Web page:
- Charlie Watts died on Tuesday at 80
- He had openly admitted that he often thought of leaving the group
- He was diagnosed with throat cancer in 2004, making a full recovery
The Rolling Stones were formed in a grim two-bed flat in London in 1962 by three blues fans, and went on to become the world's biggest rock band. Here is a snapshot of the group in five figures.
102: where it all began
A filthy West London flat of unmade beds, dirty dishes and cigarette butts, with Chuck Berry and Muddy Waters records scattered on the floor among old socks: it is here at 102 Edith Grove where the Rolling Stones band was born. Now part of the chic neighbourhood of Chelsea, the group's first shared apartment was re-created for an exhibition at the Saatchi Gallery in London in 2016. Keith Richards summed it up as "a pigsty" and Mick Jagger "a pretty stinky, disgusting place."
At least 13 members
Frontman Mick Jagger has long been the face of the Stones, but the band has seen at least 13 fully fledged members come and go over the years - with many more musicians joining in on tour. It was formed by Mick Jagger, Richards and Brian Jones, who were soon joined by bass guitarist Bill Wyman and in-demand jazz drummer Charlie Watts. The erratic and drugs-using Jones was ousted from the band in 1969, and not long after drowned in his swimming pool aged 27. He was replaced by Mick Taylor and then in 1974 Ronnie Wood took over on guitar. After Charlie Watts' death, today's Stones are Mick Jagger, Richards and Wood.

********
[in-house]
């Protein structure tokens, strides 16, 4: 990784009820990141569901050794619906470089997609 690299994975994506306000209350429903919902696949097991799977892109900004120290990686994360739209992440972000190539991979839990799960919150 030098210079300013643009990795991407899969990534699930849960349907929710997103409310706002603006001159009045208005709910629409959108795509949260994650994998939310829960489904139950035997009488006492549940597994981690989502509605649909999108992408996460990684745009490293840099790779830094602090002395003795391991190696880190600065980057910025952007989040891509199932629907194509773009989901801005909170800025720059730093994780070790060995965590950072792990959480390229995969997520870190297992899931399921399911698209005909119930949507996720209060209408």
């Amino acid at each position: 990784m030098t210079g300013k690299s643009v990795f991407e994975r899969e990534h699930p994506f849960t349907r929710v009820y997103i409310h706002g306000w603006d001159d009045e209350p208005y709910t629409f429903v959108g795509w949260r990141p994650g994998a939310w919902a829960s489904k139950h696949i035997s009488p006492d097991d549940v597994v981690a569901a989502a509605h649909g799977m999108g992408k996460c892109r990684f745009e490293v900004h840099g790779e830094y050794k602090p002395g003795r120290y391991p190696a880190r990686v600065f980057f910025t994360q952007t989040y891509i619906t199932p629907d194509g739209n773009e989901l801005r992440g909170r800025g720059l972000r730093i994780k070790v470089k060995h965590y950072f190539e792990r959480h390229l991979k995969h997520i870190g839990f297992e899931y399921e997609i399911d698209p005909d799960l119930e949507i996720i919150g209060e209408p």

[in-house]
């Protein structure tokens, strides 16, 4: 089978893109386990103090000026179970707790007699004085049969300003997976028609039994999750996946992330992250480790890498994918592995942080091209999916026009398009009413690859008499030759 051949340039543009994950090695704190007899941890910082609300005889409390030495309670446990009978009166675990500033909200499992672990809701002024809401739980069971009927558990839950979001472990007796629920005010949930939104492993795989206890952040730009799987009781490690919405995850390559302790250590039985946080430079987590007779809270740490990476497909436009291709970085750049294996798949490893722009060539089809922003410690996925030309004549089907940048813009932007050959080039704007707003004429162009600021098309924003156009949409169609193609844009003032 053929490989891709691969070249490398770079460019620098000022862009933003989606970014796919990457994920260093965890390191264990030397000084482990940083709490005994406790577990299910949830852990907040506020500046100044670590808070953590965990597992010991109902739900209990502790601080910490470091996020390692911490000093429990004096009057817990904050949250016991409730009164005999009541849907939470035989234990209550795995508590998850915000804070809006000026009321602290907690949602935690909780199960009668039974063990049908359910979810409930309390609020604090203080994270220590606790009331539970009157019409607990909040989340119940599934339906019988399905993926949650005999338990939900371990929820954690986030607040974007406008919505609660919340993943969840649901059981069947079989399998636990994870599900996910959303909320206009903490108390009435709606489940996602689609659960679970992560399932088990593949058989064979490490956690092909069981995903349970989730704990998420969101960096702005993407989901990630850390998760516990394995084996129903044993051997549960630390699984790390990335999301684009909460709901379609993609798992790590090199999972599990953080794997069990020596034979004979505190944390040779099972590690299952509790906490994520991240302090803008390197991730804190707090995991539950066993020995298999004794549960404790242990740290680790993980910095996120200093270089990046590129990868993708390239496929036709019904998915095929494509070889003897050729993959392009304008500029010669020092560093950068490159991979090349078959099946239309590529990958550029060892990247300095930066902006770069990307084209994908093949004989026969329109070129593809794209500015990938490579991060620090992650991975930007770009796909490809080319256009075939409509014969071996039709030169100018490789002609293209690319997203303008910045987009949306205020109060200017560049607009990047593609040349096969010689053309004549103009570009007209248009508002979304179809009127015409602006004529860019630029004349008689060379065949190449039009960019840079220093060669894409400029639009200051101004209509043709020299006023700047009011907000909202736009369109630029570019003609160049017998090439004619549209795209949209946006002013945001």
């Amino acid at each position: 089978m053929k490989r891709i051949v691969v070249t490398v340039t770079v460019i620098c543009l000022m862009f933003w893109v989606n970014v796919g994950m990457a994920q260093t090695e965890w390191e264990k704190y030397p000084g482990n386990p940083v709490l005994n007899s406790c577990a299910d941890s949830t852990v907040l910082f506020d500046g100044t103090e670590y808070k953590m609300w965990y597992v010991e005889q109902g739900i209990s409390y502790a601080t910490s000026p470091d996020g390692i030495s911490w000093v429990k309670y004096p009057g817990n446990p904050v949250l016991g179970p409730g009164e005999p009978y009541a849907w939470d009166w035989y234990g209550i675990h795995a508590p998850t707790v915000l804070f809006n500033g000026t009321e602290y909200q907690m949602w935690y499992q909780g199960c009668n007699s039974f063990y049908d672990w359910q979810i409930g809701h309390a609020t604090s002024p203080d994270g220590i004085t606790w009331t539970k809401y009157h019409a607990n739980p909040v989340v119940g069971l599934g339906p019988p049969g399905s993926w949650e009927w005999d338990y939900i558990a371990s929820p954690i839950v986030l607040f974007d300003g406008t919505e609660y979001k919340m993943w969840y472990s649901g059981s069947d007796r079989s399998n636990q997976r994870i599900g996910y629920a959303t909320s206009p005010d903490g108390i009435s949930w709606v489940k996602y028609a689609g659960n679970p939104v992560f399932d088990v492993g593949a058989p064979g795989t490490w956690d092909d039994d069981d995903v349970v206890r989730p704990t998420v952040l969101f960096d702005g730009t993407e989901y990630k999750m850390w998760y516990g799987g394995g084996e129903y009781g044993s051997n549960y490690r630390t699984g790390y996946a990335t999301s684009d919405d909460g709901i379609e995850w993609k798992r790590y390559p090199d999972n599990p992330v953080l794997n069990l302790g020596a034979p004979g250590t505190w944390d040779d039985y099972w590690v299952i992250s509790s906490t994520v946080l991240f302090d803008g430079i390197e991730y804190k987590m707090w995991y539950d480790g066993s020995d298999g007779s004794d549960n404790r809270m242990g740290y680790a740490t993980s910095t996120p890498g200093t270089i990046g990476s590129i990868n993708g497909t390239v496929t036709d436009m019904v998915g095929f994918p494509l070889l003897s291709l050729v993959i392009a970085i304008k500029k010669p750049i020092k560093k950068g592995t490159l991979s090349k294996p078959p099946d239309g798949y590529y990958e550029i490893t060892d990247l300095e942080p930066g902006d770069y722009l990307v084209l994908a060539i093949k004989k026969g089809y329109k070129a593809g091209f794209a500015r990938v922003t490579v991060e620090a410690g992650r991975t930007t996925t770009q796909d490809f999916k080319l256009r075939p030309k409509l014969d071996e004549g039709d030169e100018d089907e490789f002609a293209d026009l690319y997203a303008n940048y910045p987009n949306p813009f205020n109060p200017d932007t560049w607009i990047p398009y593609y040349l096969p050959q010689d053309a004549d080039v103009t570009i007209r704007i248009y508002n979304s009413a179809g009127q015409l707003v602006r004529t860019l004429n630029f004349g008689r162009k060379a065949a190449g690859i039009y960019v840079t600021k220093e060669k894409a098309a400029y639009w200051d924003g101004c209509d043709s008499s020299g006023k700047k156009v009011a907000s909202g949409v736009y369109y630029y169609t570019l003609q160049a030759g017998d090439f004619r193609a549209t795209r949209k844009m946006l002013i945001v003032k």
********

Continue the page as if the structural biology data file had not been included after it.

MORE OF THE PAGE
Going for 59 years
The Rolling Stones first appeared on stage in 1962 and cut their teeth in the smoke-filled bars of West London, where rock music was starting to replace jazz. Fifty-nine years later the Stones are one of the oldest rock groups still active, preferring lucrative tours -- they made $117 million in 2018, according to Forbes - to working in the studio. "Me, retire? What am I gonna do? Mow the lawn?" said drummer Watts to The Times newspaper in 2017.
The group has released 23 studio albums in Britain with two more for the United States since their first eponymous record in 1964. Their sales are estimated at more than 200 million worldwide. They peaked over 1968-1972 with four classic albums: Beggars Banquet (1968), Let It Bleed (1969), Sticky Fingers (1971) and the double Exile On Main Street (1972). Their last original album was A Bigger Bang in 2005; their most recent, Blue and Lonesome, in 2016, features covers of blues tracks.
Logo for £50
One of the most recognisable in the music industry, the Rolling Stones' logo of ruby red lips and sticking-out tongue was acquired at a snip from a design student in London ahead of the band's European tour in 1970. "Mick showed me an image of the Goddess Kali, which became the starting point to our discussion regarding the design of the logo," John Pasche recalled in 2007 in online magazine The Rock and Roll Report. "I wanted something anti-authority, but I suppose the mouth idea came from when I met Jagger for the first time," Pasche said to The Guardian in 2008. "The first thing you were aware of was the size of his lips and his mouth." Pasche got £50 for his troubles, and two years later another £200 in recognition of the logo's success. In 2008 London's Victoria and Albert Museum bought the original artwork from him - for £50,000.
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